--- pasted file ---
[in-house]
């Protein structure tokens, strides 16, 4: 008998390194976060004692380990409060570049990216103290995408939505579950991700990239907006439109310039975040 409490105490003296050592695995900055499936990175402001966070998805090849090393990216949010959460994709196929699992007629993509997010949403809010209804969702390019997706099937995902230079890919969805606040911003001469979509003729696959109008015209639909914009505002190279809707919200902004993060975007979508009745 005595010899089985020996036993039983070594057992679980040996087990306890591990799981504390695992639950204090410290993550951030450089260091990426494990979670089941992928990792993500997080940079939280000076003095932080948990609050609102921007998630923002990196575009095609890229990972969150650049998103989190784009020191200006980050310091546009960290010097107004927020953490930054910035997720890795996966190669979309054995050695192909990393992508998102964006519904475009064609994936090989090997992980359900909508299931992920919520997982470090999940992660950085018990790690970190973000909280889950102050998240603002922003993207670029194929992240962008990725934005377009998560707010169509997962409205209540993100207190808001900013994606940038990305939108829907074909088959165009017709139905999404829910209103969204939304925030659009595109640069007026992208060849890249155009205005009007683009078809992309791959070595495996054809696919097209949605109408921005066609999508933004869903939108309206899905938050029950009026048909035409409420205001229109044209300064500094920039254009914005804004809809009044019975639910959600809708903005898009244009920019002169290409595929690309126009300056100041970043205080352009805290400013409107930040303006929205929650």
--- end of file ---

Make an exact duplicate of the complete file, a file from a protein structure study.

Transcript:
[in-house]
């Protein structure tokens, strides 16, 4: 008998390194976060004692380990409060570049990216103290995408939505579950991700990239907006439109310039975040 409490105490003296050592695995900055499936990175402001966070998805090849090393990216949010959460994709196929699992007629993509997010949403809010209804969702390019997706099937995902230079890919969805606040911003001469979509003729696959109008015209639909914009505002190279809707919200902004993060975007979508009745 005595010899089985020996036993039983070594057992679980040996087990306890591990799981504390695992639950204090410290993550951030450089260091990426494990979670089941992928990792993500997080940079939280000076003095932080948990609050609102921007998630923002990196575009095609890229990972969150650049998103989190784009020191200006980050310091546009960290010097107004927020953490930054910035997720890795996966190669979309054995050695192909990393992508998102964006519904475009064609994936090989090997992980359900909508299931992920919520997982470090999940992660950085018990790690970190973000909280889950102050998240603002922003993207670029194929992240962008990725934005377009998560707010169509997962409205209540993100207190808001900013994606940038990305939108829907074909088959165009017709139905999404829910209103969204939304925030659009595109640069007026992208060849890249155009205005009007683009078809992309791959070595495996054809696919097209949605109408921005066609999508933004869903939108309206899905938050029950009026048909035409409420205001229109044209300064500094920039254009914005804004809809009044019975639910959600809708903005898009244009920019002169290409595929690309126009300056100041970043205080352009805290400013409107930040303006929205929650």